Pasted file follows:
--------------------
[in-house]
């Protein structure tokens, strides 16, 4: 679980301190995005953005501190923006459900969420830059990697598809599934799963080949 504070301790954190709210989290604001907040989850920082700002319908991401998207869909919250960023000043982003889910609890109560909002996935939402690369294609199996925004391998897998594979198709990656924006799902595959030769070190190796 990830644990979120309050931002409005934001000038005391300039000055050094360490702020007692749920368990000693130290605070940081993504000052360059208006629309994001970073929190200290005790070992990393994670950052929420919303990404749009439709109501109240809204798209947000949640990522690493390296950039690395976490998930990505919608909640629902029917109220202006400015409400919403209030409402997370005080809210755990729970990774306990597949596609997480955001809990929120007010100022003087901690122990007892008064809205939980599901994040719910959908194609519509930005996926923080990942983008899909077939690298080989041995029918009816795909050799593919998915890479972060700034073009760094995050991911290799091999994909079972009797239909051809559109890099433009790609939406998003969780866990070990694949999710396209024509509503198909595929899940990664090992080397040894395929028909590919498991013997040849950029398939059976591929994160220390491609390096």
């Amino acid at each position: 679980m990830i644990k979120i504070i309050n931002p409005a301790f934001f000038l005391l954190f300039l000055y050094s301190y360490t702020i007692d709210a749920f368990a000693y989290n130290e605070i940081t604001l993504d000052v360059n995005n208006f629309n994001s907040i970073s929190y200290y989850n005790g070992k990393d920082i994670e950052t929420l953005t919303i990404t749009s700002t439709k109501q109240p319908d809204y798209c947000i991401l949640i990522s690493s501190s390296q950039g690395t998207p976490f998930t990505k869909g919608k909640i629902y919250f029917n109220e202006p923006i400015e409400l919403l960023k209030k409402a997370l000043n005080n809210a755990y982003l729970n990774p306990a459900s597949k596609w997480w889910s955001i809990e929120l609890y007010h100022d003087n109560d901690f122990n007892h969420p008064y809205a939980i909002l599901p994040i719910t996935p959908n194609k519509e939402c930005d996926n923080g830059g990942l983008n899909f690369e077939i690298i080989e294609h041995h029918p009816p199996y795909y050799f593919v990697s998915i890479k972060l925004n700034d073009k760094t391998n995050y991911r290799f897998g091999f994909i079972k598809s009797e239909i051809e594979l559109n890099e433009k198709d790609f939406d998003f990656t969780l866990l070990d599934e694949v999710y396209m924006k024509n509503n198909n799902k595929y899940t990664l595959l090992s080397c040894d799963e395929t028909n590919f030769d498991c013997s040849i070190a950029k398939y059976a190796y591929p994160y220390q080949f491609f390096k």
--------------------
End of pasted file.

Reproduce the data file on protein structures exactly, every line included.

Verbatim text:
[in-house]
């Protein structure tokens, strides 16, 4: 679980301190995005953005501190923006459900969420830059990697598809599934799963080949 504070301790954190709210989290604001907040989850920082700002319908991401998207869909919250960023000043982003889910609890109560909002996935939402690369294609199996925004391998897998594979198709990656924006799902595959030769070190190796 990830644990979120309050931002409005934001000038005391300039000055050094360490702020007692749920368990000693130290605070940081993504000052360059208006629309994001970073929190200290005790070992990393994670950052929420919303990404749009439709109501109240809204798209947000949640990522690493390296950039690395976490998930990505919608909640629902029917109220202006400015409400919403209030409402997370005080809210755990729970990774306990597949596609997480955001809990929120007010100022003087901690122990007892008064809205939980599901994040719910959908194609519509930005996926923080990942983008899909077939690298080989041995029918009816795909050799593919998915890479972060700034073009760094995050991911290799091999994909079972009797239909051809559109890099433009790609939406998003969780866990070990694949999710396209024509509503198909595929899940990664090992080397040894395929028909590919498991013997040849950029398939059976591929994160220390491609390096």
């Amino acid at each position: 679980m990830i644990k979120i504070i309050n931002p409005a301790f934001f000038l005391l954190f300039l000055y050094s301190y360490t702020i007692d709210a749920f368990a000693y989290n130290e605070i940081t604001l993504d000052v360059n995005n208006f629309n994001s907040i970073s929190y200290y989850n005790g070992k990393d920082i994670e950052t929420l953005t919303i990404t749009s700002t439709k109501q109240p319908d809204y798209c947000i991401l949640i990522s690493s501190s390296q950039g690395t998207p976490f998930t990505k869909g919608k909640i629902y919250f029917n109220e202006p923006i400015e409400l919403l960023k209030k409402a997370l000043n005080n809210a755990y982003l729970n990774p306990a459900s597949k596609w997480w889910s955001i809990e929120l609890y007010h100022d003087n109560d901690f122990n007892h969420p008064y809205a939980i909002l599901p994040i719910t996935p959908n194609k519509e939402c930005d996926n923080g830059g990942l983008n899909f690369e077939i690298i080989e294609h041995h029918p009816p199996y795909y050799f593919v990697s998915i890479k972060l925004n700034d073009k760094t391998n995050y991911r290799f897998g091999f994909i079972k598809s009797e239909i051809e594979l559109n890099e433009k198709d790609f939406d998003f990656t969780l866990l070990d599934e694949v999710y396209m924006k024509n509503n198909n799902k595929y899940t990664l595959l090992s080397c040894d799963e395929t028909n590919f030769d498991c013997s040849i070190a950029k398939y059976a190796y591929p994160y220390q080949f491609f390096k």